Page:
Rivada not giving up on Mexico shared network bid 

Company insists its bid is 'significantly better' to tender winner Altan's.
Rivada Networks has pledged to continue fighting its disqualification from Mexico's shared mobile network tender, saying that its bid is significantly better than the Altan consortium's.
The Secretaría de Comunicaciones y Transportes (SCT) last week awarded a 20-year licence to build and operate a nationwide wholesale network to Altan, which is led by funds owned by Morgan Stanley, the World Bank, and Spanish businessman Eugenio Galdon.
Altan has pledged to deploy a network covering 92.2% of the population, surpassing the 85% minimum coverage target specified in the tender. The network is due to begin commercial operations no later than 31 March 2018, and will cover 30% of the population at launch.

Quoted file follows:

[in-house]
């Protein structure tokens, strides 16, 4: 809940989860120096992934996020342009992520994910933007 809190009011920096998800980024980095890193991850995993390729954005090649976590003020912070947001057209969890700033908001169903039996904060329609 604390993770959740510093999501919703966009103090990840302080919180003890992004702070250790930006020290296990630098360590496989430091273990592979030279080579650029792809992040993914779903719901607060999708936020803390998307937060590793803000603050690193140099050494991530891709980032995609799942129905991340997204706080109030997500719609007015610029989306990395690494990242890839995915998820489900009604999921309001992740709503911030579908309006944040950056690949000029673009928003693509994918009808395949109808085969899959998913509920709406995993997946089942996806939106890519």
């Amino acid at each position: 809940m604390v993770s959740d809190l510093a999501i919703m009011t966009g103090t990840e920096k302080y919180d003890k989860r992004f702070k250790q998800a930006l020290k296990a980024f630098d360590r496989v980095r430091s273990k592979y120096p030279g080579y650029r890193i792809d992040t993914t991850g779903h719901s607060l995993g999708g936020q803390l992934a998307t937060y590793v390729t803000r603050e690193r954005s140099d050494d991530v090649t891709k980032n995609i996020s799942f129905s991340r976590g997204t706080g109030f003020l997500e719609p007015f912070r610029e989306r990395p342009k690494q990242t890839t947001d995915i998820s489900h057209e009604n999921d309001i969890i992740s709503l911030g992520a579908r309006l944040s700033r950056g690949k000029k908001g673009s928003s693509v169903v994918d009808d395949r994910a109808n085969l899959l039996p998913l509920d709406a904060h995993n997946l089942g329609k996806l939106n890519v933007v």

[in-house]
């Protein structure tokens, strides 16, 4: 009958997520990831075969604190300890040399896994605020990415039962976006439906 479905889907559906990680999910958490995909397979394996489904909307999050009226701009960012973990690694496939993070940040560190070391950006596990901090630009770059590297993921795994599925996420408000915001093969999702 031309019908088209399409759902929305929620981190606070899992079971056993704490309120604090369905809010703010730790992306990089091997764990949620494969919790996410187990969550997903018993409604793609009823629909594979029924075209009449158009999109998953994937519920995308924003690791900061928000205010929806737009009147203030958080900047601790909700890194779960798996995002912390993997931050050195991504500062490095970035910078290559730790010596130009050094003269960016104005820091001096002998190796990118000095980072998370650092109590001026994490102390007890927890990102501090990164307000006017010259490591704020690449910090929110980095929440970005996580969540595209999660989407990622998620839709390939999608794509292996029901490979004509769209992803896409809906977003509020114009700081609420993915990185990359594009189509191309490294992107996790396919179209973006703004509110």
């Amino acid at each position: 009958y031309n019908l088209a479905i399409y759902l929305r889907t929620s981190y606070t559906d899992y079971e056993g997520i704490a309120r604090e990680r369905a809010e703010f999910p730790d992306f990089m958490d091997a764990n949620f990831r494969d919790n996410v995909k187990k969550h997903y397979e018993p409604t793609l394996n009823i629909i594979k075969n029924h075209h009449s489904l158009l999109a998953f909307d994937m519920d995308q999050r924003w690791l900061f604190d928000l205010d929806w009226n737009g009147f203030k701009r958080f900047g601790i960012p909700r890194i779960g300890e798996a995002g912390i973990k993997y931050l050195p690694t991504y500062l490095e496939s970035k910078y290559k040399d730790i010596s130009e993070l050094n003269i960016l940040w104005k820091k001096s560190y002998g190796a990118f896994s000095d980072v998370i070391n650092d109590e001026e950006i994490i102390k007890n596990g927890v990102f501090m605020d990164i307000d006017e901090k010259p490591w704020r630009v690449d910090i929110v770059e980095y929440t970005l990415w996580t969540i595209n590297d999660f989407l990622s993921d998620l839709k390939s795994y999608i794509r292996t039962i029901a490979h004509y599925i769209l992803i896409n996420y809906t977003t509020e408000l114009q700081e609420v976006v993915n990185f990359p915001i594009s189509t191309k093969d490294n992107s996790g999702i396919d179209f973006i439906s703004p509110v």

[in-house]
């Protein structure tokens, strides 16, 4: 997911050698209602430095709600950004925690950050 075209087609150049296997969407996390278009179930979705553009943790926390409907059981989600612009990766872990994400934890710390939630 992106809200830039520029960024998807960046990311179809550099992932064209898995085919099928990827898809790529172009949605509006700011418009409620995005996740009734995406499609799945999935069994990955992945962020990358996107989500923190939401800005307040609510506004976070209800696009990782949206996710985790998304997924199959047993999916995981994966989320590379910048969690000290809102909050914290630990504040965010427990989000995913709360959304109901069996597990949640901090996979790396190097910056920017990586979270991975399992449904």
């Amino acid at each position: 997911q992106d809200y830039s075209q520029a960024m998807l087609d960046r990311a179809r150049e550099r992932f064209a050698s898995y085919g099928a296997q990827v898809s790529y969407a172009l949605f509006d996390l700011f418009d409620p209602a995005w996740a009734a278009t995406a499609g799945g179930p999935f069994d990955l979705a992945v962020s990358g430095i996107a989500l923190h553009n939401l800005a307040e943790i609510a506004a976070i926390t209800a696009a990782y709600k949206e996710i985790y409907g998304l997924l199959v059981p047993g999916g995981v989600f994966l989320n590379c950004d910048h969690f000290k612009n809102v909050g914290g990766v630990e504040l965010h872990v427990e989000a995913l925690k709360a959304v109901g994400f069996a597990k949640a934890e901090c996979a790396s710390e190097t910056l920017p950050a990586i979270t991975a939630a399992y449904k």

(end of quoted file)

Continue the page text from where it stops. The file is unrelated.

However, in the end, Altan was the sole bidder for the contract, after Rivada was disqualified for failing to provide financial guarantees when it submitted its bid.
At the time, Rivada insisted that it complied with every requirement of the tender, and said it will challenge its disqualification in court.
A spokesman for Rivada said in an email to Total Telecom late last week that the SCT's decision to award the contract to Altan is not the end of the story.
"Our bid, which the government refused to open, was significantly better for the people of Mexico and competition in the Mexican wireless market," he said.
"We continue to fight to ensure that our solution for Mexico is given fair consideration."

Source: Total Telecom